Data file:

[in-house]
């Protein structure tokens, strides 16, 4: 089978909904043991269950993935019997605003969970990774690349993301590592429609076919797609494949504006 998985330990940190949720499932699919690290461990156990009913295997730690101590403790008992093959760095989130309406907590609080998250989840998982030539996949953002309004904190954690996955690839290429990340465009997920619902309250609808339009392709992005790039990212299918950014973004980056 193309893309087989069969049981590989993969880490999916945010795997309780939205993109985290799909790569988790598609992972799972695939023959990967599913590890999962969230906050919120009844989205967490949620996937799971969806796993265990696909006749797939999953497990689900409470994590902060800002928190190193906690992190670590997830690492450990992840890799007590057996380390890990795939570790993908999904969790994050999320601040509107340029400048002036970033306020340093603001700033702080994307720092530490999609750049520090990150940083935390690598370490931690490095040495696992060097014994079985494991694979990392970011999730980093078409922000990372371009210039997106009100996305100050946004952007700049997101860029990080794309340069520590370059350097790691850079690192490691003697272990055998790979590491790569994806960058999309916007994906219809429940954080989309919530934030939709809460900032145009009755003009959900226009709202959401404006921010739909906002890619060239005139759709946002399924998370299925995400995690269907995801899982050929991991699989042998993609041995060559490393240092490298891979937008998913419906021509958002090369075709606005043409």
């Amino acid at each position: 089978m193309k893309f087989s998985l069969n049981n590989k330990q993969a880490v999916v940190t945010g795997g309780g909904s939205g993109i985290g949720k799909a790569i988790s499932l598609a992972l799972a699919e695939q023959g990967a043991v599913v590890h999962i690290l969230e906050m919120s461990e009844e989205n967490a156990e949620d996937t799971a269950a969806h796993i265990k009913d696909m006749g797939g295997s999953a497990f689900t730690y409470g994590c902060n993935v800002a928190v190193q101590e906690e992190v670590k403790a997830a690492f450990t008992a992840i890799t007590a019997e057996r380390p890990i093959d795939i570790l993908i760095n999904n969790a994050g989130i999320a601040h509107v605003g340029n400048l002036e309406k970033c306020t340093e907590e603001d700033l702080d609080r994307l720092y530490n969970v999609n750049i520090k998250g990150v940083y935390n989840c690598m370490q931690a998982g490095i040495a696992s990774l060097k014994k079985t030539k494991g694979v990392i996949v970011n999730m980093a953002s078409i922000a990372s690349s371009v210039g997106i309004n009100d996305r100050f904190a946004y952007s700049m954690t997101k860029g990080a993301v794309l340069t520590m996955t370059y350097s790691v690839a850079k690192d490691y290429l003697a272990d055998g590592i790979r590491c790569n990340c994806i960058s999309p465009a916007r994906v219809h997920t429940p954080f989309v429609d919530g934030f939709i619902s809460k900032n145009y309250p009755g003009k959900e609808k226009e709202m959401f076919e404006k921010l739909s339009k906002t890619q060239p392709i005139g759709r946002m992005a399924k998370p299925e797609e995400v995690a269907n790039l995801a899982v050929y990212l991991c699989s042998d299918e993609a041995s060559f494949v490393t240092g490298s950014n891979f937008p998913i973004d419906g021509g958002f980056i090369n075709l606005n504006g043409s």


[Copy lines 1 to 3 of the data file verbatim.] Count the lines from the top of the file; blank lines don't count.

[in-house]
């Protein structure tokens, strides 16, 4: 089978909904043991269950993935019997605003969970990774690349993301590592429609076919797609494949504006 998985330990940190949720499932699919690290461990156990009913295997730690101590403790008992093959760095989130309406907590609080998250989840998982030539996949953002309004904190954690996955690839290429990340465009997920619902309250609808339009392709992005790039990212299918950014973004980056 193309893309087989069969049981590989993969880490999916945010795997309780939205993109985290799909790569988790598609992972799972695939023959990967599913590890999962969230906050919120009844989205967490949620996937799971969806796993265990696909006749797939999953497990689900409470994590902060800002928190190193906690992190670590997830690492450990992840890799007590057996380390890990795939570790993908999904969790994050999320601040509107340029400048002036970033306020340093603001700033702080994307720092530490999609750049520090990150940083935390690598370490931690490095040495696992060097014994079985494991694979990392970011999730980093078409922000990372371009210039997106009100996305100050946004952007700049997101860029990080794309340069520590370059350097790691850079690192490691003697272990055998790979590491790569994806960058999309916007994906219809429940954080989309919530934030939709809460900032145009009755003009959900226009709202959401404006921010739909906002890619060239005139759709946002399924998370299925995400995690269907995801899982050929991991699989042998993609041995060559490393240092490298891979937008998913419906021509958002090369075709606005043409």
């Amino acid at each position: 089978m193309k893309f087989s998985l069969n049981n590989k330990q993969a880490v999916v940190t945010g795997g309780g909904s939205g993109i985290g949720k799909a790569i988790s499932l598609a992972l799972a699919e695939q023959g990967a043991v599913v590890h999962i690290l969230e906050m919120s461990e009844e989205n967490a156990e949620d996937t799971a269950a969806h796993i265990k009913d696909m006749g797939g295997s999953a497990f689900t730690y409470g994590c902060n993935v800002a928190v190193q101590e906690e992190v670590k403790a997830a690492f450990t008992a992840i890799t007590a019997e057996r380390p890990i093959d795939i570790l993908i760095n999904n969790a994050g989130i999320a601040h509107v605003g340029n400048l002036e309406k970033c306020t340093e907590e603001d700033l702080d609080r994307l720092y530490n969970v999609n750049i520090k998250g990150v940083y935390n989840c690598m370490q931690a998982g490095i040495a696992s990774l060097k014994k079985t030539k494991g694979v990392i996949v970011n999730m980093a953002s078409i922000a990372s690349s371009v210039g997106i309004n009100d996305r100050f904190a946004y952007s700049m954690t997101k860029g990080a993301v794309l340069t520590m996955t370059y350097s790691v690839a850079k690192d490691y290429l003697a272990d055998g590592i790979r590491c790569n990340c994806i960058s999309p465009a916007r994906v219809h997920t429940p954080f989309v429609d919530g934030f939709i619902s809460k900032n145009y309250p009755g003009k959900e609808k226009e709202m959401f076919e404006k921010l739909s339009k906002t890619q060239p392709i005139g759709r946002m992005a399924k998370p299925e797609e995400v995690a269907n790039l995801a899982v050929y990212l991991c699989s042998d299918e993609a041995s060559f494949v490393t240092g490298s950014n891979f937008p998913i973004d419906g021509g958002f980056i090369n075709l606005n504006g043409s």